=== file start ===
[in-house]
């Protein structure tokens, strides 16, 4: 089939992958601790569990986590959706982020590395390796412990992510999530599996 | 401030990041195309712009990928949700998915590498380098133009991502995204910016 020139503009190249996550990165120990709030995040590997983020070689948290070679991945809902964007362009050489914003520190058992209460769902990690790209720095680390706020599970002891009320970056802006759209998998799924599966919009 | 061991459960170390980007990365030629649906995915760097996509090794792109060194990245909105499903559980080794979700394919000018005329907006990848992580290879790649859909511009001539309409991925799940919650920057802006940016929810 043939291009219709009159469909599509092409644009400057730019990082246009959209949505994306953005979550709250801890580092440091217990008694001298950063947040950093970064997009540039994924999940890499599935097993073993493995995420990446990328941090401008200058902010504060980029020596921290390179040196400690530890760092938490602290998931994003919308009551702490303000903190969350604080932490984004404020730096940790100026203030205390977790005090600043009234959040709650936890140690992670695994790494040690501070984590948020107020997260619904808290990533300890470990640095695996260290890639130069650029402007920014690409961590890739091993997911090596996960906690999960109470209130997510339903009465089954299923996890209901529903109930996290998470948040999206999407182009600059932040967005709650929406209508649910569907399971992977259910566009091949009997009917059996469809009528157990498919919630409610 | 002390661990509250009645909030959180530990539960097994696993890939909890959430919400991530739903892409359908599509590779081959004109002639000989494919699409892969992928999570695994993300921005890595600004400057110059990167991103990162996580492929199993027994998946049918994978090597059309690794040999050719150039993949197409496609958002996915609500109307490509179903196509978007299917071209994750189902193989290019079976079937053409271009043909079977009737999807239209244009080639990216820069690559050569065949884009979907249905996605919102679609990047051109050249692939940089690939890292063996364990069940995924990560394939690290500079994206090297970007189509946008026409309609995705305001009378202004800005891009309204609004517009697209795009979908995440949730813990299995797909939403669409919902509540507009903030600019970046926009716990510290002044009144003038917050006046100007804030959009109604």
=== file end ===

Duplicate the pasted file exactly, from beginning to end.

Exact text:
[in-house]
């Protein structure tokens, strides 16, 4: 089939992958601790569990986590959706982020590395390796412990992510999530599996 | 401030990041195309712009990928949700998915590498380098133009991502995204910016 020139503009190249996550990165120990709030995040590997983020070689948290070679991945809902964007362009050489914003520190058992209460769902990690790209720095680390706020599970002891009320970056802006759209998998799924599966919009 | 061991459960170390980007990365030629649906995915760097996509090794792109060194990245909105499903559980080794979700394919000018005329907006990848992580290879790649859909511009001539309409991925799940919650920057802006940016929810 043939291009219709009159469909599509092409644009400057730019990082246009959209949505994306953005979550709250801890580092440091217990008694001298950063947040950093970064997009540039994924999940890499599935097993073993493995995420990446990328941090401008200058902010504060980029020596921290390179040196400690530890760092938490602290998931994003919308009551702490303000903190969350604080932490984004404020730096940790100026203030205390977790005090600043009234959040709650936890140690992670695994790494040690501070984590948020107020997260619904808290990533300890470990640095695996260290890639130069650029402007920014690409961590890739091993997911090596996960906690999960109470209130997510339903009465089954299923996890209901529903109930996290998470948040999206999407182009600059932040967005709650929406209508649910569907399971992977259910566009091949009997009917059996469809009528157990498919919630409610 | 002390661990509250009645909030959180530990539960097994696993890939909890959430919400991530739903892409359908599509590779081959004109002639000989494919699409892969992928999570695994993300921005890595600004400057110059990167991103990162996580492929199993027994998946049918994978090597059309690794040999050719150039993949197409496609958002996915609500109307490509179903196509978007299917071209994750189902193989290019079976079937053409271009043909079977009737999807239209244009080639990216820069690559050569065949884009979907249905996605919102679609990047051109050249692939940089690939890292063996364990069940995924990560394939690290500079994206090297970007189509946008026409309609995705305001009378202004800005891009309204609004517009697209795009979908995440949730813990299995797909939403669409919902509540507009903030600019970046926009716990510290002044009144003038917050006046100007804030959009109604």